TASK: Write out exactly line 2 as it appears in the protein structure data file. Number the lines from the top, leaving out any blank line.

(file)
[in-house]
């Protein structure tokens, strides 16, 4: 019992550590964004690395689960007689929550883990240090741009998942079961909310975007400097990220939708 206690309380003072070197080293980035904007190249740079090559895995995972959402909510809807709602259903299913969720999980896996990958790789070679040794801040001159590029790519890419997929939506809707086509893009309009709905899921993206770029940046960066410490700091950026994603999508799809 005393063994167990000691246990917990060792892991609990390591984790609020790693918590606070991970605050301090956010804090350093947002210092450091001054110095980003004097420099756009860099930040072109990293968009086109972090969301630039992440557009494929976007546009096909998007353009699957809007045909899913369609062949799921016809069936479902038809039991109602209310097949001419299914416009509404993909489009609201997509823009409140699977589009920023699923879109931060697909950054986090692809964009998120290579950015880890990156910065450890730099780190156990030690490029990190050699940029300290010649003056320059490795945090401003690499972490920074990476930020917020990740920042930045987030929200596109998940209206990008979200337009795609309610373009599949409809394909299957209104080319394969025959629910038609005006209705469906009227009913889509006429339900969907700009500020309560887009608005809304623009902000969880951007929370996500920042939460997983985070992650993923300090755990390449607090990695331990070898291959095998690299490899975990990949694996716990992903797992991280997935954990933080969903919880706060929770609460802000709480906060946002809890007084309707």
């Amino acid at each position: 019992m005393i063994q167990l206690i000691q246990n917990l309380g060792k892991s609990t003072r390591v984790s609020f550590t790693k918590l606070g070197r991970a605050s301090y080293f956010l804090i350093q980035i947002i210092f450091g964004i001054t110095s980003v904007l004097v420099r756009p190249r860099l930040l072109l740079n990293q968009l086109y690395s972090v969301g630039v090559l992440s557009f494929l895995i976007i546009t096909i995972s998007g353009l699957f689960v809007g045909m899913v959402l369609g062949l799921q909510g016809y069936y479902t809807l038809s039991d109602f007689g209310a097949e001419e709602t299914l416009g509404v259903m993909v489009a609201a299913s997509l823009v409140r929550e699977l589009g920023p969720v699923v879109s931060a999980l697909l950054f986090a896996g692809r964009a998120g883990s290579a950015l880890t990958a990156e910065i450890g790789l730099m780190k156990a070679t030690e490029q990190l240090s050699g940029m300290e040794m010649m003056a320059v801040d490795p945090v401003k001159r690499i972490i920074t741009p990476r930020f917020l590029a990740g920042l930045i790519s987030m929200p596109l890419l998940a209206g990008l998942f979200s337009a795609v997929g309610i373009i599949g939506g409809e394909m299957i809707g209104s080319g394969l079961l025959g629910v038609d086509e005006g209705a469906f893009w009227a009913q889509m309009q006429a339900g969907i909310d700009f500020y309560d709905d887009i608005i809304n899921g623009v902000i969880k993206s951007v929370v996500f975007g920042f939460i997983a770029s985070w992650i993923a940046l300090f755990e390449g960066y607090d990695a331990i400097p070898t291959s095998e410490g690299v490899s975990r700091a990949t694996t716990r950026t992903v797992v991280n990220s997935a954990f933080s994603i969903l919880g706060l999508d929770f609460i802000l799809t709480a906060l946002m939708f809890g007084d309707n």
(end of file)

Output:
């Protein structure tokens, strides 16, 4: 019992550590964004690395689960007689929550883990240090741009998942079961909310975007400097990220939708 206690309380003072070197080293980035904007190249740079090559895995995972959402909510809807709602259903299913969720999980896996990958790789070679040794801040001159590029790519890419997929939506809707086509893009309009709905899921993206770029940046960066410490700091950026994603999508799809 005393063994167990000691246990917990060792892991609990390591984790609020790693918590606070991970605050301090956010804090350093947002210092450091001054110095980003004097420099756009860099930040072109990293968009086109972090969301630039992440557009494929976007546009096909998007353009699957809007045909899913369609062949799921016809069936479902038809039991109602209310097949001419299914416009509404993909489009609201997509823009409140699977589009920023699923879109931060697909950054986090692809964009998120290579950015880890990156910065450890730099780190156990030690490029990190050699940029300290010649003056320059490795945090401003690499972490920074990476930020917020990740920042930045987030929200596109998940209206990008979200337009795609309610373009599949409809394909299957209104080319394969025959629910038609005006209705469906009227009913889509006429339900969907700009500020309560887009608005809304623009902000969880951007929370996500920042939460997983985070992650993923300090755990390449607090990695331990070898291959095998690299490899975990990949694996716990992903797992991280997935954990933080969903919880706060929770609460802000709480906060946002809890007084309707």